In 'Abstract' The Impurity of Science (19 Apr 1962), the printed version of the Robbins Lecture (27 Feb 1962) given at Pomona College, Claremont, California, as published by Ernest O. Lawrence Radiation Laboratory, University of California.
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There is not so contemptible a Plant or Animal that does not confound the most enlarged Understanding. Though the familiar use of Things, take off our Wonder; yet it cures not our Ignorance.
In An Essay Concerning Humane Understanding (1690), 211.
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Though much new light is shed by ... studies in radioactivity, the nucleus of the atom, with its hoard of energy, thus continues to present us with a fascinating mystery. ... Our assault on atoms has broken down the outer fortifications. We feel that we know the fundamental rules according to which the outer part of the atom is built. The appearance and properties of the electron atmosphere are rather familiar. Yet that inner citadel, the atomic nucleus, remains unconquered, and we have reason to believe that within this citadel is secreted a great treasure. Its capture may form the main objective of the physicists’ next great drive.
'Assault on Atoms' (Read 23 Apr 1931 at Symposium—The Changing World) Proceedings of the American Philosophical Society (1931), 70, No. 3, 229.
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Traveling is a brutality. It forces you to trust strangers and to lose sight of all that familiar comfort of home and friends. You are constantly off balance. Nothing is yours except the essential things - air, sleep, dreams, the sea, the sky - all things tending towards the eternal or what we imagine of it.
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We are just beginning to understand how molecular reaction systems have found a way to “organize themselves”. We know that processes of this nature ultimately led to the life cycle, and that (for the time being?) Man with his central nervous system, i.e. his memory, his mind, and his soul, stands at the end of this development and feels compelled to understand this development. For this purpose he must penetrate into the smallest units of time and space, which also requires new ideas to make these familiar concepts from physics of service in understanding what has, right into our century, appeared to be beyond the confines of space and time.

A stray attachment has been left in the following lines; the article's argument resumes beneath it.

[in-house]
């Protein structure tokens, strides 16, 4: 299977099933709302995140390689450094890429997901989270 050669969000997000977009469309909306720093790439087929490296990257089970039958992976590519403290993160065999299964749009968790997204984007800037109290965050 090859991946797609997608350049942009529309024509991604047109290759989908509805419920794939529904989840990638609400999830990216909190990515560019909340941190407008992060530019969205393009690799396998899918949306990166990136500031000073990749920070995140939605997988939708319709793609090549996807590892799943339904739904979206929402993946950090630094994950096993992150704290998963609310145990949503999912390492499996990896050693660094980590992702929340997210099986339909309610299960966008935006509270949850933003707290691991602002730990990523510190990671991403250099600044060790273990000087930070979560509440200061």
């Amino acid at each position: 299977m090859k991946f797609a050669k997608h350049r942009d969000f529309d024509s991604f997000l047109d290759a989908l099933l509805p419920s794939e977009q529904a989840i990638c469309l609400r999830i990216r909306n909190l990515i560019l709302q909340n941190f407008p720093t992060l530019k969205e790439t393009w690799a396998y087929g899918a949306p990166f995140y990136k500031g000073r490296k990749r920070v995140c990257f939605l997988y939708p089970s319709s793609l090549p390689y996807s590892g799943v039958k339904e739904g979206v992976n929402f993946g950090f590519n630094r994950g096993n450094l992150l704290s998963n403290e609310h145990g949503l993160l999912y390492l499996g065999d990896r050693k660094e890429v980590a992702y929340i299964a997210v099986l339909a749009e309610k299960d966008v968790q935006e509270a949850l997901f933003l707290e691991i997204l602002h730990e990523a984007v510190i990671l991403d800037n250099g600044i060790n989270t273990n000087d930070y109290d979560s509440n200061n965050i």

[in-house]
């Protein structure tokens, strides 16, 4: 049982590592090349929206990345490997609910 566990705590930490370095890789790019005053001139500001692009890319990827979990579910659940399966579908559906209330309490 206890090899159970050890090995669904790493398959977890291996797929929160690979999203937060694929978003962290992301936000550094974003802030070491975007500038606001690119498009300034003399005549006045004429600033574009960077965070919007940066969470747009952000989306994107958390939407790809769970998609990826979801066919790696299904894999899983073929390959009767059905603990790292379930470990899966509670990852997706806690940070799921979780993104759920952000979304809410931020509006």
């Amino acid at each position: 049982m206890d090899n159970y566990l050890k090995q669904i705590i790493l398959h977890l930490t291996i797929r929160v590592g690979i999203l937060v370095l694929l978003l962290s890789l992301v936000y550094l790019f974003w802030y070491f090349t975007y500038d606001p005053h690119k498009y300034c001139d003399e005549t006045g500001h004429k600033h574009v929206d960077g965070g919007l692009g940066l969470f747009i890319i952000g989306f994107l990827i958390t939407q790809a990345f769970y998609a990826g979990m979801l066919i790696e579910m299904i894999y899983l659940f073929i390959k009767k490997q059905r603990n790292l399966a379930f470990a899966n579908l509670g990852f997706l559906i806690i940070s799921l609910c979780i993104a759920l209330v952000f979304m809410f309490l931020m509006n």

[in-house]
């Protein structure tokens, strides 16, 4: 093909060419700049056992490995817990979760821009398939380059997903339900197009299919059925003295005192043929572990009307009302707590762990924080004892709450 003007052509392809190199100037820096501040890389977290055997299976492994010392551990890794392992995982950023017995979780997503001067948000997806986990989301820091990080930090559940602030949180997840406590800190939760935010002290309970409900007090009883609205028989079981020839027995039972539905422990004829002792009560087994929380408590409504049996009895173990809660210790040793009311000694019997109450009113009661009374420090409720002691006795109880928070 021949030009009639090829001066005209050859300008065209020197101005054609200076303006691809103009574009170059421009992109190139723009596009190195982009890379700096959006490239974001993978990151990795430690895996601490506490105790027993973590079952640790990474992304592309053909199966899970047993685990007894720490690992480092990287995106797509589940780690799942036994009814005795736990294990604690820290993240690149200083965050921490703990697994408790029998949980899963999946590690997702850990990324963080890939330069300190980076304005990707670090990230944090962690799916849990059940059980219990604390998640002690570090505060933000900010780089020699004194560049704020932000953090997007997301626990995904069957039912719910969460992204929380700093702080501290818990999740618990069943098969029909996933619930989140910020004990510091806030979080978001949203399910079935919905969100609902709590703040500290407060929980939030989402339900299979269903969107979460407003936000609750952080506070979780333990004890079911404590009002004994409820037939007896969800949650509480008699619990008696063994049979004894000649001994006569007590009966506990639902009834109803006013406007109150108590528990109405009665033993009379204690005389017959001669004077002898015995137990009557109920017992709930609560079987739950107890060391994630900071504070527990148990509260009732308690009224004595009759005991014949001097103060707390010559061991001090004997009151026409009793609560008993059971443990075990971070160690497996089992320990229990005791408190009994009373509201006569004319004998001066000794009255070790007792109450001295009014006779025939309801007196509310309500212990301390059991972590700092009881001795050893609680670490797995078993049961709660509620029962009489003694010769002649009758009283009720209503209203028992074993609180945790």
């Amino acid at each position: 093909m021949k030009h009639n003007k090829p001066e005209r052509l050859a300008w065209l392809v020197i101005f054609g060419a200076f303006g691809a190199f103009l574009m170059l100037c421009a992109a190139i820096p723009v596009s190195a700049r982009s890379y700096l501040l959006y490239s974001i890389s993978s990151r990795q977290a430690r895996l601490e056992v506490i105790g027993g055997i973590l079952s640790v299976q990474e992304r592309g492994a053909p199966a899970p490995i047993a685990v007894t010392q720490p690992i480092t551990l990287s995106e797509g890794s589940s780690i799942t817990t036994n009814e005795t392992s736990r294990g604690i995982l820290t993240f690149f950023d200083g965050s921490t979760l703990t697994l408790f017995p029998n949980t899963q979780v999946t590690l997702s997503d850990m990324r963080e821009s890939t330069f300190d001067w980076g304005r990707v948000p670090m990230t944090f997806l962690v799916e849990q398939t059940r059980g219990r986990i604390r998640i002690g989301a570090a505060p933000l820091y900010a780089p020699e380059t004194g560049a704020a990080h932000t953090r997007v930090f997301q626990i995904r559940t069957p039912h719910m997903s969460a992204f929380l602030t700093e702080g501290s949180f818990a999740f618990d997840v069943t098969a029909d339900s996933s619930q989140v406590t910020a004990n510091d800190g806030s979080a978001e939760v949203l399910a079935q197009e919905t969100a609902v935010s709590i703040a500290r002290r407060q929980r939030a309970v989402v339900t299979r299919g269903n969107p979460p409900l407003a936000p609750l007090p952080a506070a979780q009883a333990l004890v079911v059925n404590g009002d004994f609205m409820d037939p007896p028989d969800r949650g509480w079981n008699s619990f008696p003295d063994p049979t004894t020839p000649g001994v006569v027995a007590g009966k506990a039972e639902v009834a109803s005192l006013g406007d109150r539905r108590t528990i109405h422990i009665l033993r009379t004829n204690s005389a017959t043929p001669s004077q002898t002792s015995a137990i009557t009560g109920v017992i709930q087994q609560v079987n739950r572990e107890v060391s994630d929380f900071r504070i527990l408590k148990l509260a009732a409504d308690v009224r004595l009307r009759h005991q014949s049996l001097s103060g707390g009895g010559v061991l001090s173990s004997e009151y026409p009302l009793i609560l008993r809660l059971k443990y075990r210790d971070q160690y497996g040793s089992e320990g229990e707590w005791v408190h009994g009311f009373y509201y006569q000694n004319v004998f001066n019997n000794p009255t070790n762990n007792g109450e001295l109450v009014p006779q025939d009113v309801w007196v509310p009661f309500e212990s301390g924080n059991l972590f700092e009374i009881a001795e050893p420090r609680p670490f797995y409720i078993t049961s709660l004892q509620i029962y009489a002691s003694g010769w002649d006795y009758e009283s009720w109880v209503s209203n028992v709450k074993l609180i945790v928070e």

Answering “Where Now?” as the conclusion of his Nobel Lecture (11 Dec 1967) on 'Immeasurably Fast Reactions', published in Nobel Lectures, Chemistry 1963-1970 (1972).
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We only have to look around us to see how complexity ... and psychic “temperature” are still rising: and rising no longer on the scale of the individual but now on that of the planet. This indication is so familiar to us that we cannot but recognize the objective, experiential, reality of a directionally controlled transformation of the Noosphere “as a whole.”
In Teilhard de Chardin and René Hague (trans.), The Heart of Matter (1950, 1978), 38. His term Noosphere refers to the collective sphere of human consciousness.
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When living with the Indians in their homes and pursuing my ethnological studies: One day I suddenly realized with a rude shock that, unlike my Indian friends, I was an alien, a stranger in my native land; its fauna and flora had no fond, familiar place amid my mental imagery, nor did any thoughts of human aspiration or love give to its hills and valleys the charm of personal companionship. I was alone, even in my loneliness.
Opening of Preface, Indian Games and Dances with Native Songs (1915), v.
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When we try to pick out anything by itself we find it hitched to everything else in the universe ... The whole wilderness is unity and interrelation, is alive and familiar, full of humanity. The very stones seem talkative, sympathetic, brotherly.
John Muir
In My First Summer in the Sierra (1911), 211 and 319. Based on Muir's original journals and sketches of his 1869 stay in the Sierra.
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Carl Sagan Thumbnail In science it often happens that scientists say, 'You know that's a really good argument; my position is mistaken,' and then they would actually change their minds and you never hear that old view from them again. They really do it. It doesn't happen as often as it should, because scientists are human and change is sometimes painful. But it happens every day. I cannot recall the last time something like that happened in politics or religion. (1987) -- Carl Sagan
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- 90 -
Antoine Lavoisier
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Euclid
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Andre Ampere
Winston Churchill
- 80 -
John Locke
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Bible
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- 70 -
Samuel Morse
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- 60 -
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Paul Dirac
Avicenna
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- 50 -
Stephen Hawking
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- 40 -
Pierre Fermat
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- 30 -
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- 20 -
Carl Sagan
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- 10 -